Georgia cop points gun at black teens before neighbors gather telling him not to shoot

A police department in Georgia is facing criticism after a video circulating online shows an officer holding five black teenagers – with their hands up – at gunpoint on a residential street before neighbors stop to tell the officer not to shoot.

But the Clayton County Police Department said the cellphone video recorded by a bystander only shows a “small portion of the entire incident,” and the officer was responding to a 911 call made by a gas station clerk in Jonesboro. The clerk reported that the boys tried to steal from his store before heading into the parking lot, where they began to argue and one waved what appeared to be a gun.

The officer, who was not identified, said in the incident report that he responded to the gas station, where the clerk told him the boys ran through the woods toward Thomas Road. The officer said he spotted a group of boys matching the clerk’s description and, “fearing they might be armed and for my safety, I pulled out my service weapon and pointed it at the juveniles,” Clayton News Daily reported.

SEATTLE BUSINESS OWNER NEAR PROTEST ZONE DETAINS ROBBERY SUSPECT, POLICE NEVER SHOW UP DESPITE 911 CALLS

Police released over 17 minutes of body camera footage and the recordings of two 911 calls.

The body camera footage shows the officer pointing his weapon at the boys, telling them repeatedly to “get your hands up.” He can be heard saying, “Now, listen to me so you don’t get hurt. Don’t move. Don’t move. Just relax. Please, I don’t want to hurt one of ya’ll… Young man, don’t move.”

“Why does a guy think that one of ya’ll has a gun?” the officer asks.

The officer radios for back-up as a crowd of passersby begin to gather around him.

That’s when the cellphone video recorded by Shanelle Ladd begins, according to Fox 5 Atlanta. It was posted on Instagram Tuesday by Mary-Pat Hector, an advocate with the National Action Network, and received more than 100,000 views.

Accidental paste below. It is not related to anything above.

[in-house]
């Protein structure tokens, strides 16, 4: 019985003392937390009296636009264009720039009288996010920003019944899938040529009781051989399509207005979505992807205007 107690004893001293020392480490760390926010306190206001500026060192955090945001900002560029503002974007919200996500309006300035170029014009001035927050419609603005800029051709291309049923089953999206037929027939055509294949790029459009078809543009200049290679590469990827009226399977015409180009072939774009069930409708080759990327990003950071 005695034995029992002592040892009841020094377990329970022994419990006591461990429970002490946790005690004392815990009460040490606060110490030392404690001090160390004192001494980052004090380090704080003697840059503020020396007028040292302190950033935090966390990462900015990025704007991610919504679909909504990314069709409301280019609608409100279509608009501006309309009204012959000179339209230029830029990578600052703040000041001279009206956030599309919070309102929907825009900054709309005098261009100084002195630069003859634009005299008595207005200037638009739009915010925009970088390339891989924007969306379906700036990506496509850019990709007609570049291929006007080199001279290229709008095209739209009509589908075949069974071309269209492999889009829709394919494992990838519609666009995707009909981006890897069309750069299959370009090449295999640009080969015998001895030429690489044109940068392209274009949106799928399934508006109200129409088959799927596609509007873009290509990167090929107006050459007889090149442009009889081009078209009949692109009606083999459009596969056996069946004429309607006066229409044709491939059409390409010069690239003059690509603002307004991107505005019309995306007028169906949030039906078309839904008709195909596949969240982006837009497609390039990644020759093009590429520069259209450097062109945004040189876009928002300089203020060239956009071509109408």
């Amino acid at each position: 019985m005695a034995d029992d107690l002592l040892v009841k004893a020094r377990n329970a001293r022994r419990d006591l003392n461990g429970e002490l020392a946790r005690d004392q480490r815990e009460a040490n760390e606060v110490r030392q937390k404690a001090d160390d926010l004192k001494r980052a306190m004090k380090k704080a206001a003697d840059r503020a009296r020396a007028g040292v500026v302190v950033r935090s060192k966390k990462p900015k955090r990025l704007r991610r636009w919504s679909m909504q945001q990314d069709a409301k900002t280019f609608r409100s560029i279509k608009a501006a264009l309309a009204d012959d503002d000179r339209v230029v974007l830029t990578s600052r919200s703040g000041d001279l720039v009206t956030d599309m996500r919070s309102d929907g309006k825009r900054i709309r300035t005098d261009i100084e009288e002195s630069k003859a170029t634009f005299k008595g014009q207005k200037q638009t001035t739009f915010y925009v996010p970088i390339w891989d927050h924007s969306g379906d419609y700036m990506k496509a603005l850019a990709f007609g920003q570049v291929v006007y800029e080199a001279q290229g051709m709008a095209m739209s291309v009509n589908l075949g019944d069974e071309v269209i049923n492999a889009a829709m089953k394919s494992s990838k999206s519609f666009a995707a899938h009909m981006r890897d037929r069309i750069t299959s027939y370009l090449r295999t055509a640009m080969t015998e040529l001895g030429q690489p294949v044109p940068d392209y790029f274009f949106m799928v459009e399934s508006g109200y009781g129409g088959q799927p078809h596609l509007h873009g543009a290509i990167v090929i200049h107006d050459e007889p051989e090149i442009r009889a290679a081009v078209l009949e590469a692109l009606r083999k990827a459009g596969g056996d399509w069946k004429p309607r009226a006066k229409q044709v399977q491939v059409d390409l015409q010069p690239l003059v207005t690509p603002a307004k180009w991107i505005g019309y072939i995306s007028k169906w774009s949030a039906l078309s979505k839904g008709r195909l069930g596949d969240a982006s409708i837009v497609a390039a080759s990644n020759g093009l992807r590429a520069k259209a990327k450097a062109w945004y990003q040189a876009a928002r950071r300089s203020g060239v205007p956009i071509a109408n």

People can be heard shouting at the officer, “Don’t shoot… Don’t Shoot.” One person asks, “They are kids … What did they do?"

"Why you got a gun out?" someone shouts.

"Because I'm being safe," the officer responds.

Another cries out, "This is too much… They babies."

Two officers are seen patting down the five boys. The department said officers brought the boys back to the gas station, where they viewed surveillance footage that showed the teens were in possession of what looked like a pistol. The boys led officers to where they threw what police confirmed was a BB gun into the bushes. All five were released to their parents and no charges were filed.

Police also released photos of the BB gun.

In a press conference Tuesday, Clayton Police Chief Kevin Roberts, who is black, said none of the boys were handcuffed, and he’s dedicated to complete transparency about the incident. He said the boys were “compliant and cooperative while everyone around them was the outside noise.”

“Police officers make mistakes. They make bad decisions. This is not one of those times. He was doing his job,” Roberts said. “What I need for the community to do is allow for us to explain before they jump to conclusions. Because the conclusions are already out there and it’s unfair to this agency and the officers now going home.”

“As your chief, it’s my mission to be accountable to you, and if we mess up, I’m going to tell you we messed up. But I want the community to give us a chance to explain before they cast judgment,” he said.

A separate press conference was held with some of the boys and their family members on Tuesday, where they called for several police reforms and for the officer involved in the incident to be fired.

“Black leadership is not enough to us. We don’t care if the officer is black,” Hector said. “We haven’t been protesting white racist cops. We’ve been protesting against the blue shield and the fact that they believe that we don’t have rights as people of color. Whether it’s stop-and-frisk in New York, up against the wall in Chicago, assume the position in Oakland, enough is enough, we’re not going to take it.”

“As I watched that film, I couldn’t help but think what would have happened if the community didn’t show up and show out for them that day,” Hector continued, according to WXIA-TV. “We’re holding Clayton County, the board of commissioners, Chief Kevin Roberts accountable for this. And, we’re saying that we need revisions, and, not just your revisions, we want you to give the community that opportunity to say ‘this is how we want you to police us’.”

CLICK HERE TO GET THE FOX NEWS APP

They said a protest was scheduled for Wednesday.